The Israeli lieutenant probably has greater command decision latitude than his counterpart in any army in the world.”
This latitude, evidenced in the corporate culture we examined in the previous chapter, is just as prevalent, if not more so, in the Israeli military.
Normally, when one thinks of military culture, one thinks of strict hierarchies, unwavering obedience to superiors, and an acceptance of the fact that each soldier is but a small, uninformed cog in a big wheel. But the IDF doesn’t fit that description. And in Israel pretty much everyone serves in the military, where its culture is worked into Israel’s citizens over a compulsory two- to three-year service.
The IDF is deliberately understaffed at senior levels. It means that there are fewer senior officers to issue commands,” says Luttwak. “Fewer senior officials means more individual initiative at the lower ranks.”
Luttwak points out that the Israeli army has very few colonels and an abundance of lieutenants. The ratio of senior officers to combat troops in the U.S. Army is 1 to 5; in the IDF, it’s 1 to 9.
This scarcity of manpower is also responsible for what is perhaps the IDF’s most unusual characteristic: the role of its reserve forces. Unlike in other countries, reserve forces are the backbone of Israel’s military.
Israel’s reserve system is not just an example of the country’s innovation; it is also a catalyst for it. Because hierarchy is naturally diminished when taxi drivers can command millionaires and twenty-three-year-olds can train their uncles, the reserve system helps to reinforce that chaotic, antihierarchical ethos that can be found in every aspect of Israeli society, from war room to classroom to boardroom.
While students in other countries are preoccupied with deciding which college to attend, Israelis are weighing the merits of different military units. And just as students elsewhere are thinking about what they need to do to get into the best schools, many Israelis are positioning themselves to be recruited by the IDF’s elite units.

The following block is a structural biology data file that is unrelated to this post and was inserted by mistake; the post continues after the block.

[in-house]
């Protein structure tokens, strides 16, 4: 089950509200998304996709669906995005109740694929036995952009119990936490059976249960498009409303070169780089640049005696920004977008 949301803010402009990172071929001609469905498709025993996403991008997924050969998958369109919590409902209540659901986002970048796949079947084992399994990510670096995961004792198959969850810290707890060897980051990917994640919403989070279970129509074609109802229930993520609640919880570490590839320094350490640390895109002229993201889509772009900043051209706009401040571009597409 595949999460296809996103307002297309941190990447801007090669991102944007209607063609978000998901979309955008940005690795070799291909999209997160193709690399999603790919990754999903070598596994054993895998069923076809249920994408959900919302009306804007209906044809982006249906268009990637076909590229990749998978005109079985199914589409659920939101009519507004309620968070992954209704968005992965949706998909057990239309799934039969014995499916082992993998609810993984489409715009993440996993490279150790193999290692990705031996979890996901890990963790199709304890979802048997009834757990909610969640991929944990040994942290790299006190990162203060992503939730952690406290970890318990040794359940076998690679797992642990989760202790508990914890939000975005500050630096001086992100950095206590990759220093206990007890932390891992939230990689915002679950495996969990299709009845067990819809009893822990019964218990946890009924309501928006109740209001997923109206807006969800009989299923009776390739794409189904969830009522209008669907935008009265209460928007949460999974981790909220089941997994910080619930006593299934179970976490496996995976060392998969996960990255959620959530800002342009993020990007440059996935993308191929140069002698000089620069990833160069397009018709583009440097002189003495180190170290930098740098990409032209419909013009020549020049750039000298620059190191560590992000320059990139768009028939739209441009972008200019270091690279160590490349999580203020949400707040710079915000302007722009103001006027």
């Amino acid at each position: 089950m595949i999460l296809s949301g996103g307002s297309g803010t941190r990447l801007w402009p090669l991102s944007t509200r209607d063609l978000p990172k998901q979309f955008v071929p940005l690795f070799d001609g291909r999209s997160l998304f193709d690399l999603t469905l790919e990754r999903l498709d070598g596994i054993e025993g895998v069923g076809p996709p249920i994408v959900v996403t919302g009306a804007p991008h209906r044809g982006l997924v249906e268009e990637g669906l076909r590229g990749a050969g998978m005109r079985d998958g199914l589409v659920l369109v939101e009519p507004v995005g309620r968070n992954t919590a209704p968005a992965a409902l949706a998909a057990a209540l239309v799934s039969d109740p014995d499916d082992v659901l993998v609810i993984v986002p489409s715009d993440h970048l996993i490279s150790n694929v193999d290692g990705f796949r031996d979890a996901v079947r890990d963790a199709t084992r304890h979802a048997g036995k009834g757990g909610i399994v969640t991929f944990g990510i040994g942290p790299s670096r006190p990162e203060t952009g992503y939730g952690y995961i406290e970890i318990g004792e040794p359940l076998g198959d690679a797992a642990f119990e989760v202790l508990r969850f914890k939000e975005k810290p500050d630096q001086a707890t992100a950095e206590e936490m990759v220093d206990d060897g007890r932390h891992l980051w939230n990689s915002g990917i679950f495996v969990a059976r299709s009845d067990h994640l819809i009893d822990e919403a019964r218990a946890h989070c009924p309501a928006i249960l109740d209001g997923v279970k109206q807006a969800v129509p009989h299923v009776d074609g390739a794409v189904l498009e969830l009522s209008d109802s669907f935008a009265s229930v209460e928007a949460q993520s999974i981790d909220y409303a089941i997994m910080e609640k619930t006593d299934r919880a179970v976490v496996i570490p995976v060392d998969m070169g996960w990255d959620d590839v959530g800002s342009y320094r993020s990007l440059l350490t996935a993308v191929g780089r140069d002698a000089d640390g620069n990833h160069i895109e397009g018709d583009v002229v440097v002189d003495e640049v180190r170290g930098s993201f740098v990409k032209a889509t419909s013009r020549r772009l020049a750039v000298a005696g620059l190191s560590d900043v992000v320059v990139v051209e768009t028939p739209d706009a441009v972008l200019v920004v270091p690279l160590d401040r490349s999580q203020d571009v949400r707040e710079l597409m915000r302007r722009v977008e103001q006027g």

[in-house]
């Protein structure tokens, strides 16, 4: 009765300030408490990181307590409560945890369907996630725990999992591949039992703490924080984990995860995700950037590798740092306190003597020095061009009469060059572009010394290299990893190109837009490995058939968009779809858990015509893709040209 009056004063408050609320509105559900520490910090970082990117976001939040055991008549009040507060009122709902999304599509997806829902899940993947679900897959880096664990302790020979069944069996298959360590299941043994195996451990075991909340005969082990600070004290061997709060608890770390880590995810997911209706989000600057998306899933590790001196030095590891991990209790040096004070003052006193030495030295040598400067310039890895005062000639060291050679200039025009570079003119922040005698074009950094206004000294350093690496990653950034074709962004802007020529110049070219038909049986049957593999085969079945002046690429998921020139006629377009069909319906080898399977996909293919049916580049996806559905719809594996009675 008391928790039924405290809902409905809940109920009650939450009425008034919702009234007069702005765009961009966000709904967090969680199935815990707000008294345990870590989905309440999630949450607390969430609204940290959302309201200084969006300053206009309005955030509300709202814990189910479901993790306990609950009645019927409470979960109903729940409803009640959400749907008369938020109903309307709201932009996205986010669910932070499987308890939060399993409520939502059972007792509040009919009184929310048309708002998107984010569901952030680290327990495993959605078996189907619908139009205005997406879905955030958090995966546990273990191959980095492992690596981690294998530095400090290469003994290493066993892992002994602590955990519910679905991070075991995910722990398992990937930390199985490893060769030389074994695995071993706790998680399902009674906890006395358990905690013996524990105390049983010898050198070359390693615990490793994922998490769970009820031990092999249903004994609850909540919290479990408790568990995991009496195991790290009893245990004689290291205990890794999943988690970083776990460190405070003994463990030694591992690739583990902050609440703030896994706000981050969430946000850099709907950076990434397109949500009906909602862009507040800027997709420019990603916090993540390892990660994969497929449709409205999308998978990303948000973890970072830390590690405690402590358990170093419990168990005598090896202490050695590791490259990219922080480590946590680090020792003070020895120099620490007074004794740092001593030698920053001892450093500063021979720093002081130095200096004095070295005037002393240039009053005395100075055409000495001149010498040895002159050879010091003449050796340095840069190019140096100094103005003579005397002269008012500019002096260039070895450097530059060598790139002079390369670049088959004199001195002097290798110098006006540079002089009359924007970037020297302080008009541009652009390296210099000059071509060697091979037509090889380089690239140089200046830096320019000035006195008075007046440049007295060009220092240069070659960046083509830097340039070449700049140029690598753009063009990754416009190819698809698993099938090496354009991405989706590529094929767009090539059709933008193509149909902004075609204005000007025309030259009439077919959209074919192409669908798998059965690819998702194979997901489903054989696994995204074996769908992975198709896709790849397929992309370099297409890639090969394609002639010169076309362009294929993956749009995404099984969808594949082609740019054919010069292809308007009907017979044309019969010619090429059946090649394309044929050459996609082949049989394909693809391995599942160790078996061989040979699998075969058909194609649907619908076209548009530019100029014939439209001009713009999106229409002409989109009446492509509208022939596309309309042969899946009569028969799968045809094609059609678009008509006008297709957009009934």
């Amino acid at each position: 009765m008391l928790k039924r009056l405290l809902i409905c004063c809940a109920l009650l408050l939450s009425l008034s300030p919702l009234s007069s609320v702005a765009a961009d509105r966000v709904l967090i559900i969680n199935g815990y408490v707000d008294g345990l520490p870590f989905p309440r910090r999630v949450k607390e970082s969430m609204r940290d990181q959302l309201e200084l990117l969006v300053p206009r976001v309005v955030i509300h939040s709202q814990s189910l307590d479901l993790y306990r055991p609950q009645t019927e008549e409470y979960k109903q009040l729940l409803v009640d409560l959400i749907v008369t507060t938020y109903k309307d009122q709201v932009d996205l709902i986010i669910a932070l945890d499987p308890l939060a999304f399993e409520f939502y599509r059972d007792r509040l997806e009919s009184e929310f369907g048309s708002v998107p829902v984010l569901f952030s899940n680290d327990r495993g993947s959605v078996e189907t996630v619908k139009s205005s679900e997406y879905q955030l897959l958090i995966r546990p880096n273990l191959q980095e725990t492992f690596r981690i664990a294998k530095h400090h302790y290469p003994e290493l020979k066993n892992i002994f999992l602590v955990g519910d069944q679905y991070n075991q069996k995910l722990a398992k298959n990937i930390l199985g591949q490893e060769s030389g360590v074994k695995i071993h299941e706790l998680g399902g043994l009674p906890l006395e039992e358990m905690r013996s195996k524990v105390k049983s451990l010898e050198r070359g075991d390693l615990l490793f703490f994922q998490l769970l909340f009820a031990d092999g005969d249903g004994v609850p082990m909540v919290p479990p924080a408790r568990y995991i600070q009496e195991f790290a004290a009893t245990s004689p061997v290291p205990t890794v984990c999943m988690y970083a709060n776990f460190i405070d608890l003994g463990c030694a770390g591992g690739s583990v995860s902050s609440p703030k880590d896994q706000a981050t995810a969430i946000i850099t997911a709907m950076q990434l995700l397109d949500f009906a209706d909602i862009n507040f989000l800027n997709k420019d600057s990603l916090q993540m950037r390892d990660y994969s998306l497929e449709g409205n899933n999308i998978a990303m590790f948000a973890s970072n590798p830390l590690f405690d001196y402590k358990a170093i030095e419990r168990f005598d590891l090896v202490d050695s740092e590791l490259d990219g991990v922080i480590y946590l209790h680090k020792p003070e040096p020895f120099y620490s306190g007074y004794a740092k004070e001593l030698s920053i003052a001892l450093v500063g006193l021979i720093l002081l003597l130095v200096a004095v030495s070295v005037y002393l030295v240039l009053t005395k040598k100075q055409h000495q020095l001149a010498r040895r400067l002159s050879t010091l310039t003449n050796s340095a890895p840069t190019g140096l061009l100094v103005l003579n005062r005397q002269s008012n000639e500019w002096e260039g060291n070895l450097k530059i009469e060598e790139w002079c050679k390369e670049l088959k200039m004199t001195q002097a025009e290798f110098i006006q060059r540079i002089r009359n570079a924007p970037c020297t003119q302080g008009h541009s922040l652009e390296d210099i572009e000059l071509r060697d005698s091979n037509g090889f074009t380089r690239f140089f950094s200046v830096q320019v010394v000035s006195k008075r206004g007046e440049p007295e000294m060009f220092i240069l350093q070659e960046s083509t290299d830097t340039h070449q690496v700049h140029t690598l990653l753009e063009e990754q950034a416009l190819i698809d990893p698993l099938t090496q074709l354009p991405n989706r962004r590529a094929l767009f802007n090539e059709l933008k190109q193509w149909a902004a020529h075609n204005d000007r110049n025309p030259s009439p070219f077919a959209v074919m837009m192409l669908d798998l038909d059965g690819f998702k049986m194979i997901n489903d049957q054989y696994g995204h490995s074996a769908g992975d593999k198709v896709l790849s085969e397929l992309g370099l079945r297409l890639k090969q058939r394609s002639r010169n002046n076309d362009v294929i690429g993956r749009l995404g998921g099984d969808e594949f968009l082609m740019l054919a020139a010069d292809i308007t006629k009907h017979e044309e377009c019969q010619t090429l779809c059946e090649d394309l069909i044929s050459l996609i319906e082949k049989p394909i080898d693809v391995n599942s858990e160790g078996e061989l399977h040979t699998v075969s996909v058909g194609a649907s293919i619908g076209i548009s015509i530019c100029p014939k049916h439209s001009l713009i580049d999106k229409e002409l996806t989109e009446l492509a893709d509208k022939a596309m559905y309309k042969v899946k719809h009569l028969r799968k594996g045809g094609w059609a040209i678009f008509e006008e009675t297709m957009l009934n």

While it’s difficult to get into the top Israeli universities, the nation’s equivalent of Harvard, Princeton, and Yale are the IDF’s elite units. The unit in which an applicant served tells prospective employers what kind of selection process he or she navigated, and what skills and relevant experience he or she may already possess.
In Israel, one’s academic past is somehow less important than the military past.
But the IDF has a unit that takes the process of extreme selectivity and extensive training to an even higher level, especially in the realm of technological innovation. That unit is Talpiot.
Talpiot has the distinction of being both the most selective unit and the one that subjects its soldiers to the longest training course in the IDF—forty-one months, which is longer than the entire service of most soldiers. Those who enter the program sign on for an extra six years in the military, so their minimum service is a total of nine years.
Talpions may represent the elite of the elite in the Israeli military, but the underlying strategy behind the program’s development—to provide broad and deep training in order to produce innovative, adaptive problem solving—is evident throughout much of the military and seems to be part of the Israeli ethos: to teach people how to be very good at a lot of things, rather than excellent at one thing.
45 percent of Israelis are university-educated, which is among the highest percentages in the world.